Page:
President of the Law Association of TT (LATT) Lynette Seebaran-Suite disapproves of political or governmental officials making unfounded accusations against the Judiciary.
She says LATT, however, has to be careful with its statements as it has a responsibility to remain neutral in politics.
Speaking to Sunday Newsday at her law office on Woodford Street, Port of Spain, Seebaran-Suite said, “There is a natural and healthy tension between the Judiciary and the Executive because the Judiciary has to pronounce on the actions of the Executive. But discourteous discourse is always bad and confusing to the public and verbal attacks on the Judiciary have the tendency to undermine our institutions, especially when those attacks come from people who hold high office.”
On May 1, National Security Minister Fitzgerald Hinds claimed that "criminals have friends in the Judiciary" after High Court Judge Devindra Rampersad ruled in favour of gun dealer Brent Thomas in a lawsuit which complained that his constitutional rights had been infringed. The judge also found Thomas was “abducted” by police in Barbados and brought back to TT.
Seebaran-Suite, 69, went on to explain that LATT was a statutory body created by the Legal Profession Act (1986) that governed and disciplined members of the legal profession. Quoting the law, she said, the association's mandate was to “represent and protect the interests of the legal profession in TT and to promote, maintain and support the administration of justice and the rule of law.”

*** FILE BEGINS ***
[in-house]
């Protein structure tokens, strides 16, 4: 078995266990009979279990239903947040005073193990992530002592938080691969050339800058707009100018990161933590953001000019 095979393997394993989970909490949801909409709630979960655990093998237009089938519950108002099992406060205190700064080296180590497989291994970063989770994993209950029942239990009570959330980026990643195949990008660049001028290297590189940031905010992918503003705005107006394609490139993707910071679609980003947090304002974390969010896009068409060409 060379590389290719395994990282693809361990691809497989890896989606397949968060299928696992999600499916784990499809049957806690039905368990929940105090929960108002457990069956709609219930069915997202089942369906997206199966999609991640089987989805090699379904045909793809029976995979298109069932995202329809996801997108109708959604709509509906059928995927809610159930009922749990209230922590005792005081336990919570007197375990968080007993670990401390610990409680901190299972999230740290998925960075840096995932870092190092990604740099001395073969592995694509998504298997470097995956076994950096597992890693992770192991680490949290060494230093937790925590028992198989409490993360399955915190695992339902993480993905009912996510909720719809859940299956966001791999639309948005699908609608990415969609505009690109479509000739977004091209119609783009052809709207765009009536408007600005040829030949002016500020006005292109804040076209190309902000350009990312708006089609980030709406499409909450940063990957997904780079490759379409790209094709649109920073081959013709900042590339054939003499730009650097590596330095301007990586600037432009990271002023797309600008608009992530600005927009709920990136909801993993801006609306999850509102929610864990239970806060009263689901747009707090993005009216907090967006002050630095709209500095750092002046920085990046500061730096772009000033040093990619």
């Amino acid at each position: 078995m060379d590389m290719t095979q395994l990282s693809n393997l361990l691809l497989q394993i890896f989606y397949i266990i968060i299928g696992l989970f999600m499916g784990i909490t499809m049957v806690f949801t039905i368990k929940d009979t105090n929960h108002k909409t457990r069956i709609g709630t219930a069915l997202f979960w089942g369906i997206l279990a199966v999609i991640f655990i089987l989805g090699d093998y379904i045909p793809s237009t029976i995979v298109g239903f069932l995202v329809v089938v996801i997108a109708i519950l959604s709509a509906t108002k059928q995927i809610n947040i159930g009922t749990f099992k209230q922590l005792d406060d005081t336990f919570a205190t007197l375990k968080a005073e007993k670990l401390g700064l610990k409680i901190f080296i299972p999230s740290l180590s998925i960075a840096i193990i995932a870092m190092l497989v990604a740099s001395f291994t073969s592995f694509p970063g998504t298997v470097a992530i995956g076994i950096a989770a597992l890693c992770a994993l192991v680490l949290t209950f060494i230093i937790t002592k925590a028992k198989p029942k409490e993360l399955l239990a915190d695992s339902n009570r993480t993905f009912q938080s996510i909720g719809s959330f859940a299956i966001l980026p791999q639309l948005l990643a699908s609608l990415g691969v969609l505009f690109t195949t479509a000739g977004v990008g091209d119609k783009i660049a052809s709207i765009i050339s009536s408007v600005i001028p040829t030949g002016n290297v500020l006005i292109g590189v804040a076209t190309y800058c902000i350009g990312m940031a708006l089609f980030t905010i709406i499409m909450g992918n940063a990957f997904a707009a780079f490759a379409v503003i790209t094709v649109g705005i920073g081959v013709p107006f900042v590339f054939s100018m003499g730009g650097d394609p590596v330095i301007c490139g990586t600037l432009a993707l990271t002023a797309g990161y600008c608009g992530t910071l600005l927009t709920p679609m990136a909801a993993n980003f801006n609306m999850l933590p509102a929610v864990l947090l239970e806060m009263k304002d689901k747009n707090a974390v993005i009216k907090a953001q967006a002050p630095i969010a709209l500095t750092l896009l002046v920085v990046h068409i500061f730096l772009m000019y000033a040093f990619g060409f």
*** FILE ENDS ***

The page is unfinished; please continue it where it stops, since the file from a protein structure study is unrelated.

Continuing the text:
As a result, she said LATT had a responsibility to comment on important constitutional and legal matters of the day, including important pieces of legislation that goes before the Parliament.
“With that we have to be vary careful to tread a fine line of neutrality and not to encroach into the political space. Although there is a great deal of pressure on the Law Association to take partisan political positions it is something we have to resist.”
She said it was sometimes criticised for not speaking out on issues but it had to be careful and could not participate in every discussion. It also waited until the facts were revealed before pronouncements were made.
“Also, it’s not the prerogative of the president of the Law Association to give personal views. The Law Association speaks through its council, a council of 19 people, so there must be a consensus or a majority position, before a position can be taken on public issues.”
She added that LATT recently started an initiative to act as a channel of communication between the Director of Public Prosecutions (DPP) and the Attorney General (AG) over the issues of the accommodation and staffing for the Office of the DPP.
She said LATT already met with the DPP to determine his position and challenges, but had to postpone the meeting with the AG when her mother passed away earlier this month.
However, the association met with the AG on the issue of reintroducing software for the Companies Registry of the Registrar General's Department and planned to make courtesy calls to the Chief Justice (CJ) and the Caribbean Court of Justice.
The Prime Minister had accused the DPP of refusing to occupy a building at Park Street, Port of Spain rented for almost $600,000 a month for three years because of security concerns. Armour had instructed the DPP to relocate but a decision is yet to be made.
The award of silk
Seebaran-Suite explained the appointment to senior counsel was a throwback to colonial days when most powers in the colonies were held by the Queen’s representatives.